Wednesday, April14, 2021
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DIY Boat Monitoring WiFi




I have wanted to do something like this for several years but my marina WiFi always stopped me. To log in you have to go to a web page and enter a password. It is not enough to just sign onto the local hot spot, you have to agree to the terms, enter your password, and click ACCEPT. You also have to do this every time you sign on. I worked for several days with some decoding software trying to figure out how to do this from the little ESP. The only reason I kept at it was my friend in The Netherlands really wanted to do his Mobile network based one and needed help on the overall code. He kept encouraging me. I contacted my harbor master who was new. He gave a few suggestions that were not helpful. In the process of trying to solve the issue, I noticed there was another access point that was secure. That is what I wanted access to. I reformed my question to ask for permission to have an account on that access point. I think the question was now such that the IT person would have to answer it and low and behold that access point had been created for another boater in a similar situation. After agreeing never to tell anyone my user name or password I had network credentials and was able to send a test message to my home.

Ah, but nothing is really that simple. What I did was create a new Gmail account with a new user name. Then I set that account to accept insecure traffic so it can listen to the lowly ESP. Then I set up an auto forward to send the email to my normal email address. In use the process is completely transparent. You just do not want to switch your normal email account to accept insecure traffic and having the intermittent account solves that problem. There is an excellent tutorial that goes through the entire process HERE.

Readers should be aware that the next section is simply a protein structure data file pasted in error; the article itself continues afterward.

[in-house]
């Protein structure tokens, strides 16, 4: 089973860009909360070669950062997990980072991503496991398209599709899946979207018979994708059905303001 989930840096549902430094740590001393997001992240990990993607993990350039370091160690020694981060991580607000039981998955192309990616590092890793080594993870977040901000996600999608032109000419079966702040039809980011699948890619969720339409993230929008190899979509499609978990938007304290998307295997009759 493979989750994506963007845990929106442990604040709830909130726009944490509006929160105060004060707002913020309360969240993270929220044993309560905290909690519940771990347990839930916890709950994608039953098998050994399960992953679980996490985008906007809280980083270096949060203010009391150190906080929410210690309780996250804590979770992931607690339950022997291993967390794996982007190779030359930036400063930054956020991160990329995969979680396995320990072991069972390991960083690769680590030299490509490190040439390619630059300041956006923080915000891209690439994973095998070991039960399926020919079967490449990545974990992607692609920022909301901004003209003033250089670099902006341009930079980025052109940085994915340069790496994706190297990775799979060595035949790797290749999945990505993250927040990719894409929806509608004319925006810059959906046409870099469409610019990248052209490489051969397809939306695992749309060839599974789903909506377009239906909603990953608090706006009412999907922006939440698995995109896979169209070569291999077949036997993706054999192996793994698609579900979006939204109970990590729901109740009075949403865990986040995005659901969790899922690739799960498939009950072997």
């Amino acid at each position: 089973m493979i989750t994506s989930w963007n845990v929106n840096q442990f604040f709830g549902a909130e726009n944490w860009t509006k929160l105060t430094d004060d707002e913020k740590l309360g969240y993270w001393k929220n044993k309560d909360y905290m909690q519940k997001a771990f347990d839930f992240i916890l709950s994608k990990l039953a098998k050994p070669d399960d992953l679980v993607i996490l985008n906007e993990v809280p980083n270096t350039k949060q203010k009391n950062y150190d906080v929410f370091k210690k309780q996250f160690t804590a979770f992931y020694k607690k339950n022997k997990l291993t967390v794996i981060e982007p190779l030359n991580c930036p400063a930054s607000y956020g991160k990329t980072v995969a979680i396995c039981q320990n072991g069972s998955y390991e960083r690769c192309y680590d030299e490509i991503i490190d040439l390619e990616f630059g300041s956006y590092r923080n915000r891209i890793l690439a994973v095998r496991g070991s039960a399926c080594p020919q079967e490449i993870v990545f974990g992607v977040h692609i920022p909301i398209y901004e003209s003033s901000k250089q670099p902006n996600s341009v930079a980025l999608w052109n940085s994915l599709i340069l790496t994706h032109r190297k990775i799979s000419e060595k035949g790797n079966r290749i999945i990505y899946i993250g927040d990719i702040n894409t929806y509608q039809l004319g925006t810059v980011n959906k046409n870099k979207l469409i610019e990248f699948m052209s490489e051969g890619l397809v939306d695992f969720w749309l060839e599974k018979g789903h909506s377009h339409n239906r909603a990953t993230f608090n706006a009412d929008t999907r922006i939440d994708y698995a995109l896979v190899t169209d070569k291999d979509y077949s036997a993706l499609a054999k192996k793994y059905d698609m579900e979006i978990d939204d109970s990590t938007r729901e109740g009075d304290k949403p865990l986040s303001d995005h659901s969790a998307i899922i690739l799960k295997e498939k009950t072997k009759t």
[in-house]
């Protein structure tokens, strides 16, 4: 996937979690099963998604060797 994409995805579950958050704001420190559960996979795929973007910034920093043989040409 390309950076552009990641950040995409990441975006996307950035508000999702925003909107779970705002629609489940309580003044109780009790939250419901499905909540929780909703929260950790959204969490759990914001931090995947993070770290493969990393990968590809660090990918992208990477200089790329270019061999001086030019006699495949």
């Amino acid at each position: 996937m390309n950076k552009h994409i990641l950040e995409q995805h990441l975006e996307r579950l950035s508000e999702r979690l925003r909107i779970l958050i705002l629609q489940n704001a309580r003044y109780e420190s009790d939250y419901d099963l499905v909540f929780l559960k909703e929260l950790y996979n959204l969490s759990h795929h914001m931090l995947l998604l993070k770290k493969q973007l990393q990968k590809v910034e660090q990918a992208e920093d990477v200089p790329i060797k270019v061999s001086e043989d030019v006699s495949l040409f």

One of the issues is that the clock on the ESP32 is not very accurate so if you want and email at 6AM, before long it will start coming at 6PM. To avoid this, I needed to know what time it was. Since I have an Internet connection I could contact the Network Time Protocol (NTP) to read the time. I modified the email code to read the time and calculate how many seconds until it is time to send the email. I could add that to the current reading of the system clock and get a target system time for the next email. This keeps the messages coming between 6:00 and 6:30 every morning. There is another excellent tutorial HERE that I used as the basis of reading the time. I just had to add the code to calculate the next send time. That got a little messy as if the timing is off and the message is sent at 5:59 because the internal clock thinks it is already 6:00 I needed to make sure it would not send another message one minute later although that would not be a huge problem.
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